One month ago today, 1,000 people started walking from Northern Honduras, beginning a journey they hoped would end with a job in the United States.

Today, they are about halfway to Tijuana, Mexico, where many will apply for asylum or pay a smuggler to get them over the border to Houston or San Jose or Omaha, Nebraska.

They’ve endured heat, humidity, wind, rain and cold during these 1,400 miles — and, more threatening to their goals, an American president insistent on border integrity and national security.


Their numbers have swelled to 11,500 including several subsequent caravans days behind, according to Mexican media reports.

The lead caravan is resting in the Benito Juarez Auditorium in Guadalajara on Wednesday, Mexico’s second largest city, home to 1.5 million people. They’re awaiting instructions on where they will go Thursday. It’s part of an almost-daily routine of walking, hitchhiking, arriving at a town or city 150 miles away, then waiting for the open borders group Pueblo Sin Fronteras to tell them where they are going the following day.

Olvin Antonio, 27, has been walking 28 days, starting in the Santa Barbara state in Honduras. He started the journey alone, but like most in the caravan, found travel partners he can trust. Most migrants will tell you there are bad people traveling alongside them that they avoid.

Sleeping outside in the cold of central Mexico has been tough, he said Monday while hitchhiking along a busy street in Irapuato.

“But we are in God’s hands, so there is no problem,” he said.


Antonio hopes to get to the U.S., but hasn’t thought much about how he’ll get there. He knows he’s going to Tijuana with the caravan. He also knows he’s a long shot for legal status in America, so he’ll also consider staying in Mexico.

Many are settling in Mexico. According to the Mexican government, 3,230 people have applied to stay where they can make more money than in Central America. Still, a job in the United States is the prize — the minimum wage is just a few dollars a day in Mexico, and they can make $15 or $20 in one hour working in Seattle or in farm fields in Washington state or California or the Midwest.

In Guadalajara, the caravan is 1,400 miles from Tijuana, a city at the border south of San Diego. Members of the caravan voted in Mexico City last week to take the longer, and much safer, route west, instead of the roads to Texas, a much shorter journey that takes them closer to Houston and Florida and other destinations in the Eastern United States.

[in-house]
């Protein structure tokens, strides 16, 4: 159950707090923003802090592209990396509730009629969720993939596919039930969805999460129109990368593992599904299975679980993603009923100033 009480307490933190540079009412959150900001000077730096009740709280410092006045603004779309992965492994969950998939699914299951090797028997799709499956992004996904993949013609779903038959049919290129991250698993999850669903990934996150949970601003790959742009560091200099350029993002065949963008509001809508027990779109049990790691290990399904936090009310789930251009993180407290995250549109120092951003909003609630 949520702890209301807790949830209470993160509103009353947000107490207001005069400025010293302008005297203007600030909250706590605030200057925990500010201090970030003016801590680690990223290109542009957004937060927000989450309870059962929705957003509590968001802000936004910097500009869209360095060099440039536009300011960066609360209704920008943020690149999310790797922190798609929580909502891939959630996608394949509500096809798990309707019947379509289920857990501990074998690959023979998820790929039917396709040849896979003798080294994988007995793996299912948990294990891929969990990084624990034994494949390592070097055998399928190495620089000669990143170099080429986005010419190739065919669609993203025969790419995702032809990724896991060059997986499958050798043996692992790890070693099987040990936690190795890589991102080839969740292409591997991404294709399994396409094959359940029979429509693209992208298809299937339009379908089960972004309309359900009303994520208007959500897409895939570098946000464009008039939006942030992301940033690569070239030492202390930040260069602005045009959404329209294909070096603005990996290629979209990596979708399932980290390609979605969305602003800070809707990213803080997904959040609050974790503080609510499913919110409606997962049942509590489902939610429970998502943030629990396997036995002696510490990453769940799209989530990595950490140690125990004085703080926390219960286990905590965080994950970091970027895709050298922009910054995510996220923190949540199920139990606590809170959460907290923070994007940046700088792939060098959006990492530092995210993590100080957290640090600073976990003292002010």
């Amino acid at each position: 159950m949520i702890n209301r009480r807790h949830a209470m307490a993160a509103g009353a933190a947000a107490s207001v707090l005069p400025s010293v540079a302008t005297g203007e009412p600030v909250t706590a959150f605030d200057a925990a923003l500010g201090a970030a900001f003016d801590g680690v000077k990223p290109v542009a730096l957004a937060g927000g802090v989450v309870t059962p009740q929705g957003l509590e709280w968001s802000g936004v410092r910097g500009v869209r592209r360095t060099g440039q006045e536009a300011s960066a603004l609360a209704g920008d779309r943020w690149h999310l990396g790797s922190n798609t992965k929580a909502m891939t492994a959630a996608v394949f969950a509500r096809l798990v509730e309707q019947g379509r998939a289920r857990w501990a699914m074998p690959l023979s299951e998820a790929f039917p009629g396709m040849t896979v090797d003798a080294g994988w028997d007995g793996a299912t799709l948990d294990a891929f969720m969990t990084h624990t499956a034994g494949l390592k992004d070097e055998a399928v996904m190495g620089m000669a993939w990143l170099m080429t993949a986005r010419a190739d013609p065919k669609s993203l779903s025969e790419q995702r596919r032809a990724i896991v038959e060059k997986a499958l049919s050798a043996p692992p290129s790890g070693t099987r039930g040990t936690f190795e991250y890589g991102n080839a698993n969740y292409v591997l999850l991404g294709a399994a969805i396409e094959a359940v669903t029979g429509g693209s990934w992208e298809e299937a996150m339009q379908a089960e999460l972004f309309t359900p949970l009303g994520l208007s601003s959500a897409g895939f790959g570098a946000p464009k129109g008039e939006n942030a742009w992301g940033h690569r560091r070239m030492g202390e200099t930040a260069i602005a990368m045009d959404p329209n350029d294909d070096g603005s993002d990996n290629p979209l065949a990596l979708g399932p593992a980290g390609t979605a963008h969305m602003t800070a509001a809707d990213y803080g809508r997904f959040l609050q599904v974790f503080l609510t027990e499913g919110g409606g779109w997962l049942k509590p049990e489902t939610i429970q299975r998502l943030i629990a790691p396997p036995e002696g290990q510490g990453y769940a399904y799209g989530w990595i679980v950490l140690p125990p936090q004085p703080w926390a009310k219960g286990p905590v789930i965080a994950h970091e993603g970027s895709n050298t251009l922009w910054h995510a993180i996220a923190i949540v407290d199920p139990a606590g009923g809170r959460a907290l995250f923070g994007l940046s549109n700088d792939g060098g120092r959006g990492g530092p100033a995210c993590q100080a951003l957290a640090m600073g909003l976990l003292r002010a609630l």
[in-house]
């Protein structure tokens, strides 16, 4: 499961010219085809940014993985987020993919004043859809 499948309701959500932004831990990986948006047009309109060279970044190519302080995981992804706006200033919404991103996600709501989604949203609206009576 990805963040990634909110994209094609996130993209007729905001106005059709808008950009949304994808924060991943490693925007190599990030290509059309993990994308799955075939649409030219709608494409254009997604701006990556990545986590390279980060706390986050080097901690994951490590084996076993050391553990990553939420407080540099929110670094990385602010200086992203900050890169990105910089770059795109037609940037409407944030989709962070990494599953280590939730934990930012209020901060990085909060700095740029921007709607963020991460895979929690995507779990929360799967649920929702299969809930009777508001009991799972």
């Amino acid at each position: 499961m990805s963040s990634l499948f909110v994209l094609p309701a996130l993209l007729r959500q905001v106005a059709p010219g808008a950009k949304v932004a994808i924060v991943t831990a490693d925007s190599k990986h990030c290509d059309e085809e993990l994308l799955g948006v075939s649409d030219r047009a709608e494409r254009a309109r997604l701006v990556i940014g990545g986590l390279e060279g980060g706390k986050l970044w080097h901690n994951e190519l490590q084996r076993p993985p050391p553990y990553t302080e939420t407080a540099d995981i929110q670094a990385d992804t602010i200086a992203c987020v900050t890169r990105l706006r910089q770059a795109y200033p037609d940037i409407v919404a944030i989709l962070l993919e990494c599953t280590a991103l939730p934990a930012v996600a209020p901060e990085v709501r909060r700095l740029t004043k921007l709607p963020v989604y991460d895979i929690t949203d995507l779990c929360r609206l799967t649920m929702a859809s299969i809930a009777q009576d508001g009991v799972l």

Immigrants fear cartels and kidnappings in the northern Mexican states.

Once a slow walk through oppressive heat and humidity in southern Mexico, immigrants have learned to hitch rides to ease the journey. Hundreds wait at toll plazas along highways to jump on trucks heading the right direction. As migrants walk less, first aid tents at shelters are treating fewer blistered and bloody feet.

Mexican citizens have pitched in, tossing water and fruit to migrants as they pass through small towns. One bus company in Irapuato offered migrants 50 percent off the three-hour ride to Guadalajara.

Jose Machado wants to get to Tennessee, where he lived 14 years before being deported to Guatemala.

While in Memphis, he worked on sprinkler and irrigation systems, he said. He has two children, ages 14 and 3, that he misses.

He started walking Oct. 20. After being deported for what he said was a minor traffic infraction, he bought a farm but was harassed by the local gang. He said he could not go to the police because they were on the take. He will seek asylum in the U.S.

He carries a backpack with only the essentials — birth certificate, blanket, mattress pad, cellphone, toilet paper, flip flops and cologne.

“I still try to get a lady,” he said Monday, smiling.


Migrants are generally aware they’ve become part of the political debate in the U.S., but don’t consume much U.S. media.

President Donald Trump has said the caravan includes criminals, something the migrants themselves say is true. The U.S. Dept. of Homeland Security said November 1 that 270 people in the caravan have criminal histories.

The Mexican ambassador to the U.S., Geronimo Gutierrez, told National Public Radio last month some of the migrants have been “very violent to authority” after they broke through a gate and clashed with police at the border between Guatemala and Mexico.

But those in the caravan insist they are mostly economic refugees who wish to enter the U.S. legally through the asylum process.

“Our plan is to keep with the caravan, go to the U.S. and have a better life,” said Jorge Gomez, a 14-year-old from Guatemala who is traveling with his father and dreams of going to college and becoming an engineer. “I want the chance to have a good family and be welcomed.”